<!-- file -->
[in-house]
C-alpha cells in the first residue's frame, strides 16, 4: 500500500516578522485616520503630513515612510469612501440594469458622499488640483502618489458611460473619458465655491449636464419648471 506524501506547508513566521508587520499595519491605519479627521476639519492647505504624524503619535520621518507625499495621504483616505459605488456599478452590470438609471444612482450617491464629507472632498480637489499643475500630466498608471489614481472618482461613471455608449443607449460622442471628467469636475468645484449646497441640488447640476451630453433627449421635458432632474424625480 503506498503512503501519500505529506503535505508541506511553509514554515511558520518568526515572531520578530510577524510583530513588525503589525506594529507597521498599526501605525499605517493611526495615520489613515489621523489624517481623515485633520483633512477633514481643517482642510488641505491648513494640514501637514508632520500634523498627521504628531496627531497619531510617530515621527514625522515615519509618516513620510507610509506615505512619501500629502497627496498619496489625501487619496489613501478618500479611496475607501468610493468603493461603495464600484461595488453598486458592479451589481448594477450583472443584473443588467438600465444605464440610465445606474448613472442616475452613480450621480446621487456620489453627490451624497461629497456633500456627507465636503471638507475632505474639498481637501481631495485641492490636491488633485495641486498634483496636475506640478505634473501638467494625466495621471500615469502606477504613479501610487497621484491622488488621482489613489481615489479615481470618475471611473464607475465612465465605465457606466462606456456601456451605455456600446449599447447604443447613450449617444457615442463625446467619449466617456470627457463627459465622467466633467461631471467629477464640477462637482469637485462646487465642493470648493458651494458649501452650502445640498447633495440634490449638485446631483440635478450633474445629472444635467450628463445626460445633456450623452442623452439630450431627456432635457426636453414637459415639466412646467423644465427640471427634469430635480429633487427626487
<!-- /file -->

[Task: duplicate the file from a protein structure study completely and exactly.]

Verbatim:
[in-house]
C-alpha cells in the first residue's frame, strides 16, 4: 500500500516578522485616520503630513515612510469612501440594469458622499488640483502618489458611460473619458465655491449636464419648471 506524501506547508513566521508587520499595519491605519479627521476639519492647505504624524503619535520621518507625499495621504483616505459605488456599478452590470438609471444612482450617491464629507472632498480637489499643475500630466498608471489614481472618482461613471455608449443607449460622442471628467469636475468645484449646497441640488447640476451630453433627449421635458432632474424625480 503506498503512503501519500505529506503535505508541506511553509514554515511558520518568526515572531520578530510577524510583530513588525503589525506594529507597521498599526501605525499605517493611526495615520489613515489621523489624517481623515485633520483633512477633514481643517482642510488641505491648513494640514501637514508632520500634523498627521504628531496627531497619531510617530515621527514625522515615519509618516513620510507610509506615505512619501500629502497627496498619496489625501487619496489613501478618500479611496475607501468610493468603493461603495464600484461595488453598486458592479451589481448594477450583472443584473443588467438600465444605464440610465445606474448613472442616475452613480450621480446621487456620489453627490451624497461629497456633500456627507465636503471638507475632505474639498481637501481631495485641492490636491488633485495641486498634483496636475506640478505634473501638467494625466495621471500615469502606477504613479501610487497621484491622488488621482489613489481615489479615481470618475471611473464607475465612465465605465457606466462606456456601456451605455456600446449599447447604443447613450449617444457615442463625446467619449466617456470627457463627459465622467466633467461631471467629477464640477462637482469637485462646487465642493470648493458651494458649501452650502445640498447633495440634490449638485446631483440635478450633474445629472444635467450628463445626460445633456450623452442623452439630450431627456432635457426636453414637459415639466412646467423644465427640471427634469430635480429633487427626487